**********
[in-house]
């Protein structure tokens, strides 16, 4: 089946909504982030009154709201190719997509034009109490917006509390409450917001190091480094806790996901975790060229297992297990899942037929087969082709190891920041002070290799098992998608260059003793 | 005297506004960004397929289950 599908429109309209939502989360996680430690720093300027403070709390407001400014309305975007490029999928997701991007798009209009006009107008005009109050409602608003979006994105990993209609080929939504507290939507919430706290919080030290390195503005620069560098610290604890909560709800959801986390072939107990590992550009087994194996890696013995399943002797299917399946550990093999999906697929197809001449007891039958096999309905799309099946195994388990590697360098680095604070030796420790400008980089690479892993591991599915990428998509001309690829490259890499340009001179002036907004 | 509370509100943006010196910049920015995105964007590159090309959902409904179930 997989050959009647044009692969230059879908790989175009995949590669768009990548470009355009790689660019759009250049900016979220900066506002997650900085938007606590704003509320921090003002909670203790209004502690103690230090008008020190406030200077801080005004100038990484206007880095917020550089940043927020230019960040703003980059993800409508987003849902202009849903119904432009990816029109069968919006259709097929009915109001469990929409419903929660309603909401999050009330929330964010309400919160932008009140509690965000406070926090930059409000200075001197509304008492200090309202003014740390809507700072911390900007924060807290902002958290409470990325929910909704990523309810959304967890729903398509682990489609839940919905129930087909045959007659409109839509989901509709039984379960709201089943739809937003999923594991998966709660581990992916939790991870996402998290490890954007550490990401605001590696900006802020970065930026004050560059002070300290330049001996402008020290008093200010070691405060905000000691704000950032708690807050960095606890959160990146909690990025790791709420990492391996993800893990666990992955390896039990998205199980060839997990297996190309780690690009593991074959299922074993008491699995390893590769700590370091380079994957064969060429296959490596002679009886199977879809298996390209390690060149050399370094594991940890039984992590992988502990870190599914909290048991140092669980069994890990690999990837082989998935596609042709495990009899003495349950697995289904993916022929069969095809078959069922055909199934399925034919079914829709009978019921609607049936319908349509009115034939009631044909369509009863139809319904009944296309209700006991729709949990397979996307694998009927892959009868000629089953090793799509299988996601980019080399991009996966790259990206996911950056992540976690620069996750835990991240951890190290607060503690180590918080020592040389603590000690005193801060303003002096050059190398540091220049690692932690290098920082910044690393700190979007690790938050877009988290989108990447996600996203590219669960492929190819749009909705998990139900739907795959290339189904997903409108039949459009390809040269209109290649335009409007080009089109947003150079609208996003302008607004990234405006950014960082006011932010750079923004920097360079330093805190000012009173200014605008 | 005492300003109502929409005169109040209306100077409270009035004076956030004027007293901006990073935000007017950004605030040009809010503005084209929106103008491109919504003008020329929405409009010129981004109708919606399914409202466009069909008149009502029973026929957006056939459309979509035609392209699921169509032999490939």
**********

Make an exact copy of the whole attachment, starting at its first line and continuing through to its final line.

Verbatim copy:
[in-house]
């Protein structure tokens, strides 16, 4: 089946909504982030009154709201190719997509034009109490917006509390409450917001190091480094806790996901975790060229297992297990899942037929087969082709190891920041002070290799098992998608260059003793 | 005297506004960004397929289950 599908429109309209939502989360996680430690720093300027403070709390407001400014309305975007490029999928997701991007798009209009006009107008005009109050409602608003979006994105990993209609080929939504507290939507919430706290919080030290390195503005620069560098610290604890909560709800959801986390072939107990590992550009087994194996890696013995399943002797299917399946550990093999999906697929197809001449007891039958096999309905799309099946195994388990590697360098680095604070030796420790400008980089690479892993591991599915990428998509001309690829490259890499340009001179002036907004 | 509370509100943006010196910049920015995105964007590159090309959902409904179930 997989050959009647044009692969230059879908790989175009995949590669768009990548470009355009790689660019759009250049900016979220900066506002997650900085938007606590704003509320921090003002909670203790209004502690103690230090008008020190406030200077801080005004100038990484206007880095917020550089940043927020230019960040703003980059993800409508987003849902202009849903119904432009990816029109069968919006259709097929009915109001469990929409419903929660309603909401999050009330929330964010309400919160932008009140509690965000406070926090930059409000200075001197509304008492200090309202003014740390809507700072911390900007924060807290902002958290409470990325929910909704990523309810959304967890729903398509682990489609839940919905129930087909045959007659409109839509989901509709039984379960709201089943739809937003999923594991998966709660581990992916939790991870996402998290490890954007550490990401605001590696900006802020970065930026004050560059002070300290330049001996402008020290008093200010070691405060905000000691704000950032708690807050960095606890959160990146909690990025790791709420990492391996993800893990666990992955390896039990998205199980060839997990297996190309780690690009593991074959299922074993008491699995390893590769700590370091380079994957064969060429296959490596002679009886199977879809298996390209390690060149050399370094594991940890039984992590992988502990870190599914909290048991140092669980069994890990690999990837082989998935596609042709495990009899003495349950697995289904993916022929069969095809078959069922055909199934399925034919079914829709009978019921609607049936319908349509009115034939009631044909369509009863139809319904009944296309209700006991729709949990397979996307694998009927892959009868000629089953090793799509299988996601980019080399991009996966790259990206996911950056992540976690620069996750835990991240951890190290607060503690180590918080020592040389603590000690005193801060303003002096050059190398540091220049690692932690290098920082910044690393700190979007690790938050877009988290989108990447996600996203590219669960492929190819749009909705998990139900739907795959290339189904997903409108039949459009390809040269209109290649335009409007080009089109947003150079609208996003302008607004990234405006950014960082006011932010750079923004920097360079330093805190000012009173200014605008 | 005492300003109502929409005169109040209306100077409270009035004076956030004027007293901006990073935000007017950004605030040009809010503005084209929106103008491109919504003008020329929405409009010129981004109708919606399914409202466009069909008149009502029973026929957006056939459309979509035609392209699921169509032999490939």